In May, Mission Local obtained video of a Waymo car intruding into a fire emergency scene, inducing a bewildered police officer to shake a lit road flare and shout at the driverless vehicle as if it were a giant, misbehaving puppy (“No! You stay!”). At the time of that May 1 story, firefighters had filled out some 15 “unusual occurrence” reports documenting Cruise or Waymo vehicles interfering with fire equipment and/or personnel. That tally is now up over 50 (earlier totals approaching 70 reported in the media have been scaled back after duplicate reports were discovered).

Autonomous vehicles have blithely run through downed power lines, blocked in fire rigs, befuddled construction workers by driving into their work site and, perhaps most notably, blocked a lane in front of first responders following the June 9 Mission District mass shooting that left nine victims wounded. This last instance was brought up, ad nauseam, in the trove of official letters penned by local and statewide public safety departments and their unions urging the California Public Utilities Commission to hold off granting full and unfettered street access to robot cars.

These letters get to the heart of what’s so problematic about autonomous vehicles and the imminent move to enable them further. That a computer can outperform a human is no great surprise; Deep Blue in 1997 beat Garry Kasparov, and few of us drive as well as Kasparov plays chess. So the claim that supercomputers can’t, on the whole, drive with more technical proficiency than folks running stop signs while texting and spilling coffee is a bit of a stretch.

It’s more than a little on-the-nose that Cruise produced this mockup of an Origin picking up passengers in the Castro, in which the vehicle is idling in a Muni loading zone.

San Francisco, however, made that stretch, sending the Public Utilities Commission data claiming driverless cars crash more often than humans. But, in an ominous sign for the city, the PUC wrote back that “San Francisco’s analysis appears to omit or overlook relevant facts present in the data and collision narratives that are critical for understanding the context of the cited incidents.”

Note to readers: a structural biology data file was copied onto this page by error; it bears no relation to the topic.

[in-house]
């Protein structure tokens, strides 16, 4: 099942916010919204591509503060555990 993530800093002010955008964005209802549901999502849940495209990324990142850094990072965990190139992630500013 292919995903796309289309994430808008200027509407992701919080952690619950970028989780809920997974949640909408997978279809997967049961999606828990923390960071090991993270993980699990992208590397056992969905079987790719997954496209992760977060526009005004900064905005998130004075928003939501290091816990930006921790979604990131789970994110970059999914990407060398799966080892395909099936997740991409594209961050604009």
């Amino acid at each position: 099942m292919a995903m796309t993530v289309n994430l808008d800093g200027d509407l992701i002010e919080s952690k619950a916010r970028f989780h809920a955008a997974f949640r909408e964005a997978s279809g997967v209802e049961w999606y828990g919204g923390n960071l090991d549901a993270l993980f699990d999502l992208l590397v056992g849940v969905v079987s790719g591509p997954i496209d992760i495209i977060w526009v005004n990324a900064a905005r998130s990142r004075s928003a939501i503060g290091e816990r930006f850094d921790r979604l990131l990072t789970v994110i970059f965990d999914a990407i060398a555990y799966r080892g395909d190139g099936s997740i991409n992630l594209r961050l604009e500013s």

So, that’s a bad look for San Francisco. While we’re at it, it’s a bad look for the state Public Utilities Commission that Commissioner John Reynolds, who served as Cruise’s managing counsel from 2019 to 2021, will be voting on this matter. But those don’t exactly even out.

In any event, San Francisco’s sloppiness and/or duplicity was a gratuitous self-own. Because the issue isn’t that autonomous vehicles drive better or worse than humans, but that they drive differently. Most of the time, they’ll be fine. But in emergency situations, they behave in counter-intuitive ways. And that makes for danger.

Instead of pulling to the side of the road when a fire rig approaches, they freeze. They do not discern what police tape is, or that the speed-bump-like object on the street is a fire hose. And even the most sophisticated autonomous vehicle can be crippled by human carelessness. Your humble narrator is told that a passenger’s failure to firmly close the car door can lead to a driverless vehicle freezing until someone manually steps in and solves the problem. A robot car is not equipped with a derriere with which to bump shut a door that’s ajar.

“We have enough to deal with as firefighters and public safety officials,” says a high-ranking veteran firefighter. “We shouldn’t be babysitting new technology.”

Between Cruise, Waymo, and other companies, there

are 602 driverless cars on the roads in California.

Between Cruise, Waymo, and other

companies, there are 602 driverless

cars on the roads in California.

Chart by Will Jarrett. Data from the California Department of Motor Vehicles. Does not include driverless cars that must use safety drivers.

The question asked in the July 25 conference call, about Cruise potentially scaling up in San Francisco to disrupt the disrupters at Uber, was funny. But not ha-ha funny. This city, years ago, opted to coddle amoral tech companies, and now they’re battling it out on the streets like Godzilla vs. Mothra.

So, the folks at Uber should have an eye on their rearview mirrors. But not just Uber. When Vogt was talking about rapidly expanding his fleet, he noted it’s “all on the Bolt platform” — Chevy Bolts, an electric hatchback. “But we’re also about to transition to Origins, which are a game-changer on costs.”

Cruise would figure to be eager to change the game regarding costs: GM’s most recent financial disclosures reveal that Cruise lost $781 million in the first six months of 2023 — and that’s after a $458 million tax deferral. 

But here comes Origin. And not only can you put six people into an Origin’s uncluttered interior, you can also stack a pile of boxes, or any number of pizzas or burritos or sushi orders. The ride-hailing drivers who undercut the taxi drivers are, themselves, about to be undercut. But so are the UPS drivers and other parcel services, as well as food-delivery people. And, in the not-too-distant future, so are the truck drivers and, perhaps, even the bus drivers.

Will autonomous vehicles be safer than those driven by humans? Probably. Will they, in the foreseeable future, put millions of people out of work — and out of some of the last jobs a recent immigrant and/or person of modest educational achievement can ride to a middle-class life? All but certainly. It’s coming, but we’re not doing anything to prepare for it.